As an approach to reducing the incidence of forest development related landslide activity, Terrain Stability Field Assessments have been carried out where it is proposed to construct roads in areas of potentially unstable or unstable terrain. The purpose of these assessments is to: Assess the slope stability hazard and risks associated with the proposed road construction; and Where practicable, provide suggestions for road design, construction and maintenance that would help to reduce or limit the slope stability hazards and/or risks. The focus of the past terrain stability assessments has mainly addressed the potential for fillslope instability and the predominant means of managing the landslide hazards and risks has been to implement a full-bench cut and end-haul construction technique. This relatively simplistic approach to landslide management has proven to be expensive, and in some cases, has not addressed all the aspects of forest road related landslides (the road construction has resulted in landslides in the road cutslope and/or on slopes downslope of the road). By analyzing both the natural and development related factors that give rise to road fillslope landslides, it is the opinion of the researchers that management techniques can be developed and implemented to reduce the frequency of road fill landslides and improve and/or economize the road construction practices. This would help to: Reduce the impact of forest road development on other forest resources; Reduce the cost of forest road development; and Increase the accessibility to potential timber supplies.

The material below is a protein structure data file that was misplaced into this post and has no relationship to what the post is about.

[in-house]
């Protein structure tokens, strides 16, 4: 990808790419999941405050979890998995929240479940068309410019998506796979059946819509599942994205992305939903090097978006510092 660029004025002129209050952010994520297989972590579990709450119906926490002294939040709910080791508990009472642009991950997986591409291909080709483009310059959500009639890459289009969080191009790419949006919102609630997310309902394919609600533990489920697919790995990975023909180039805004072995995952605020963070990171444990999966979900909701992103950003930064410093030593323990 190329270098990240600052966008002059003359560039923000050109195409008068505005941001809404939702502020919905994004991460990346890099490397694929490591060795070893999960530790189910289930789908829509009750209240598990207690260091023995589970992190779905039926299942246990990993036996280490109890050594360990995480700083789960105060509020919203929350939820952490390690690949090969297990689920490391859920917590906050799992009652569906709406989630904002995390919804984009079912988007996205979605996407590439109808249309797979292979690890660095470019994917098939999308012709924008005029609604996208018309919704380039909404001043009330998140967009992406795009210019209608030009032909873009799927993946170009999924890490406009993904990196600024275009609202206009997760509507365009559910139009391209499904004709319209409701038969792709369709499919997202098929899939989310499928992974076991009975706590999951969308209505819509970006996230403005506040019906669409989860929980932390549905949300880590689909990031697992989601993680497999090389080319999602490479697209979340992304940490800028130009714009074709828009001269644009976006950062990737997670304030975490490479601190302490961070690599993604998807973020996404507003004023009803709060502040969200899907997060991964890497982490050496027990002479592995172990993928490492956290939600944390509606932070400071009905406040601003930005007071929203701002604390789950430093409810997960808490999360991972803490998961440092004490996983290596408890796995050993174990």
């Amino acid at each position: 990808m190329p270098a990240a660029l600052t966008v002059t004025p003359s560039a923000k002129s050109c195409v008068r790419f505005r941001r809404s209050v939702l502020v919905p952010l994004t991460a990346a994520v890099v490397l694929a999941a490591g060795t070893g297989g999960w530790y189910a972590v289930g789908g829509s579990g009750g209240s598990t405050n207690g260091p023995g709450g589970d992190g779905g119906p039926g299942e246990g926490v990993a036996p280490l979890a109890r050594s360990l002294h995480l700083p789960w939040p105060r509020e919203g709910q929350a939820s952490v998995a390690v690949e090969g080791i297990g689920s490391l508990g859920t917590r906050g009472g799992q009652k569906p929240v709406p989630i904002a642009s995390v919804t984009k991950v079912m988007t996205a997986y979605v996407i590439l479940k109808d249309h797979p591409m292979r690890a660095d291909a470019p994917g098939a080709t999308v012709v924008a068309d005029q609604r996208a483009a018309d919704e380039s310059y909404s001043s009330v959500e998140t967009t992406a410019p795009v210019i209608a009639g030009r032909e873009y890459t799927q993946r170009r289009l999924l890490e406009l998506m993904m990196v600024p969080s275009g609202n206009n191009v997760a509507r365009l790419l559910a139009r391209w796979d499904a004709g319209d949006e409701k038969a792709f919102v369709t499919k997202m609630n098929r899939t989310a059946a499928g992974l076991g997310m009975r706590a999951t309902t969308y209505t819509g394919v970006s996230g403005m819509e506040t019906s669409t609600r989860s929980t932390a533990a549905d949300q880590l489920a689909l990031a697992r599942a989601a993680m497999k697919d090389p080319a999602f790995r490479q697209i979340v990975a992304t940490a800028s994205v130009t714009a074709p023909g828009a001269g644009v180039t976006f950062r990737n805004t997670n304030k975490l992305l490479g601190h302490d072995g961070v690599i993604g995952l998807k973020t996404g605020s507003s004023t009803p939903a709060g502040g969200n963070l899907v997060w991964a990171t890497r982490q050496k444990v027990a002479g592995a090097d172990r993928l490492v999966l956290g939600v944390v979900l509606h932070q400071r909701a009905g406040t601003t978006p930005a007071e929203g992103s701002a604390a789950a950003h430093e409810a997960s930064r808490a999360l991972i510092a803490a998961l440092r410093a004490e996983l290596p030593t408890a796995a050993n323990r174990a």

Calvin Van Buskirk et al.
VanBuskirk, Calvin D., Neden, Ron J.; Smith, Freeman R.; Schwab, James W.. 2004. Road and terrain attribute study of road fill landslides, Kalum Forest District. Forest Investment Account (FIA) - Forest Science Program. Forest Investment Account Report. FIA2004MR260